Forage Grasses

Forages can turn deadly

In times of drought producers can lose animals if they fail to monitor forages during dry weather. Here are 3 articles on how to help keep your livestock healthy.

Testing Forages for Hydrogen Cyanide Potential

Nitrates and Prussic Acid in Forages

Forages turn deadly in hot weather 

Native Grasses for Texas

One may be surprised to learn that bermudagrass and bahiagrass are NOT native to Texas much less to the United States. There are numerous species of grasses and forbs that can be utilized for forage throughout the state of Texas. Keep in mind as we select forages we need to be mindful of our production system goals, location (soil type and rainfall), and the nutrient needs of our livestock (and/or wildlife).

Indiangrass and Little bluestem. Photo courtesy of Jack LeClair

Many livestock producers are considering forage species and varieties that do not require as much fertilizer as bermudagrass. At the same time, many landowners have expressed interest in restoring native prairies for wildlife habitat enhancement. Native grasses are well adapted and quite persistent with good grazing management, but typically are not used for hay production. Natives grasses may require longer time to establish and are less tolerant of overstocking. If interested, check with your local county extension agentNRCS (Natural Resources Conservation Service) personnel, or Texas Parks and Wildlife biologist to determine which species are best adapted to your location.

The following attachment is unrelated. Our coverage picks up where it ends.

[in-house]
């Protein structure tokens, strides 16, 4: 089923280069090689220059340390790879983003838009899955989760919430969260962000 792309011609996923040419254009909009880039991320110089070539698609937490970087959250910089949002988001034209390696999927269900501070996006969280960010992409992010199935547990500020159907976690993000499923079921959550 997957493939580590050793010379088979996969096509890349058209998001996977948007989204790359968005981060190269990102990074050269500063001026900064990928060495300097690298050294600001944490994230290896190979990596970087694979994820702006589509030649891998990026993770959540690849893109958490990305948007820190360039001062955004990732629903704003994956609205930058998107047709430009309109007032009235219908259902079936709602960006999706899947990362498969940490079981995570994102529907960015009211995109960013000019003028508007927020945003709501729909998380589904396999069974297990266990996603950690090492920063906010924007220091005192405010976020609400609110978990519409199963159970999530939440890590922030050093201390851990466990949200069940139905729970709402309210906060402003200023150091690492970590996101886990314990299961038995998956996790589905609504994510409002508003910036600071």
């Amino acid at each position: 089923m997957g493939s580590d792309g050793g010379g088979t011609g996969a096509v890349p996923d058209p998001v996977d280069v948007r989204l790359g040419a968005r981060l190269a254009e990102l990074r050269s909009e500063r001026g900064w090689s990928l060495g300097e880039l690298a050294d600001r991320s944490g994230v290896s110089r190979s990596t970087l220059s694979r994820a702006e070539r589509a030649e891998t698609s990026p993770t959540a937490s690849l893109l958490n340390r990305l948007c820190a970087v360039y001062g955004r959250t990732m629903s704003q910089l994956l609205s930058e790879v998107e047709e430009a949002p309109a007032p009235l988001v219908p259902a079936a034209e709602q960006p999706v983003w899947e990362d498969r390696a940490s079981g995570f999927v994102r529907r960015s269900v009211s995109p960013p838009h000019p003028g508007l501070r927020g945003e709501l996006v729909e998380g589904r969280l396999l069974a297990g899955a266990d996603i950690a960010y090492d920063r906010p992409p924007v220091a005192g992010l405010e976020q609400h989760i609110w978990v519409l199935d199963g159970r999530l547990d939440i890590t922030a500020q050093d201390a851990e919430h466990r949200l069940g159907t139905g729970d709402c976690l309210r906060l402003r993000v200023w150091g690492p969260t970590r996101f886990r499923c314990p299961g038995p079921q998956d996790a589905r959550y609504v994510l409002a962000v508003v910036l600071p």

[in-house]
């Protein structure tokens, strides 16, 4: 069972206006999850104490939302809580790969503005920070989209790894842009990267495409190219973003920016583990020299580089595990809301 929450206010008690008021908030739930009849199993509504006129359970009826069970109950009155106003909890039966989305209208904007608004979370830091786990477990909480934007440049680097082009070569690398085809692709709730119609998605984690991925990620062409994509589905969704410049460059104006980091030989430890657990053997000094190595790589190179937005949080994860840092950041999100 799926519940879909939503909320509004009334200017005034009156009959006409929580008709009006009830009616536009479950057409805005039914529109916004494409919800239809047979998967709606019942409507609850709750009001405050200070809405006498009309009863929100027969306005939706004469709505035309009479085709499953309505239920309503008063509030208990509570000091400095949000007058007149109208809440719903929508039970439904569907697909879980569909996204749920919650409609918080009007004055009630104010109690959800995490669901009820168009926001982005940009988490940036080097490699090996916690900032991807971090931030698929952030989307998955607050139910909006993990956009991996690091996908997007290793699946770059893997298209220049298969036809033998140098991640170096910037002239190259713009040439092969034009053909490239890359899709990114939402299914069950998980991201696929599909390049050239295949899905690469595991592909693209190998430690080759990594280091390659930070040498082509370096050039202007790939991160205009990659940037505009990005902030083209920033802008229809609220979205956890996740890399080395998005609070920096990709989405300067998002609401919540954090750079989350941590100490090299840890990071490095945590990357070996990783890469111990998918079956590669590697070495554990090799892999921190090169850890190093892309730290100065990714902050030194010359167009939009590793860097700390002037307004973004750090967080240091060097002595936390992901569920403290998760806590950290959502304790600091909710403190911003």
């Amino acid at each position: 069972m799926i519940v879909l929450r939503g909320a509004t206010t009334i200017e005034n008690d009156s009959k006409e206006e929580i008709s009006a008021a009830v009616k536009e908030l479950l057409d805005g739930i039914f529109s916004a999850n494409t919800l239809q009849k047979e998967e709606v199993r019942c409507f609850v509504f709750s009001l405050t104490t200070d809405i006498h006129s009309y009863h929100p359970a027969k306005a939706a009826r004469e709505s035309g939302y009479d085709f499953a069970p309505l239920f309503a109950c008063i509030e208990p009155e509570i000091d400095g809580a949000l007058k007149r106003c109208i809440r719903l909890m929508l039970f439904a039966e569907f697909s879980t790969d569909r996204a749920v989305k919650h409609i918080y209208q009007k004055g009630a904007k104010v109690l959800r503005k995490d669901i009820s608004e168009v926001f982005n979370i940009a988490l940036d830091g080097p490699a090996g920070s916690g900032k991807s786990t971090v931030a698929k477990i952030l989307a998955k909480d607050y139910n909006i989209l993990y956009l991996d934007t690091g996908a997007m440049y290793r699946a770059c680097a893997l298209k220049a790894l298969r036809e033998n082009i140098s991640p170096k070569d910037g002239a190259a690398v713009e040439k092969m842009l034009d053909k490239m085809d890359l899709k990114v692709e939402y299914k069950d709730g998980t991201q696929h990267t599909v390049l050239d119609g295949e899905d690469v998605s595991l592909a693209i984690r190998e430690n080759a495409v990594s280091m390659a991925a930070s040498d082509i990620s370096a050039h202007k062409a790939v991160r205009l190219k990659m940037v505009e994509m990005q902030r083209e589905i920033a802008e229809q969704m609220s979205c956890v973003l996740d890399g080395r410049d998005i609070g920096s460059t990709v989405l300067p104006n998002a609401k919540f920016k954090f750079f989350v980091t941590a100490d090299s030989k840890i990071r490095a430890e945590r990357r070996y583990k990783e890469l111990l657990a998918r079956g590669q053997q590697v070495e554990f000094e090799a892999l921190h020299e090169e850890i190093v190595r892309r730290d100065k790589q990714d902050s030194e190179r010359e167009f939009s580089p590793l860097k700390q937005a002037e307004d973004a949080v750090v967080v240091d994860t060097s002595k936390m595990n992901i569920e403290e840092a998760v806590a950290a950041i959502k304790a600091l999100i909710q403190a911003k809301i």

Some native grass species:

Little bluestem


Eastern gamagrass


Sideoats grama

Big bluestem


Some native forb species:

Maximillian sunflower

Engelmann daisy

Illinois bundleflower

Bush sunflower


Dr. Megan Clayton, Associate Professor and Extension Range Specialist, has some excellent resources that can help guide the decision making process on the utilization of native forages.

Deciding What to Plant


Vanessa Corriher-Olson

Forage Extension Specialist

Soil & Crop Sciences

Overton, TX

Texas A&M AgriLife Extension Service

Texas A&M University System


Gary Pastuchok, Williamson County Agriculture Agent

100 Wilco Way, Georgetown Texas


Native and Introduced Grasses, Identification and Value


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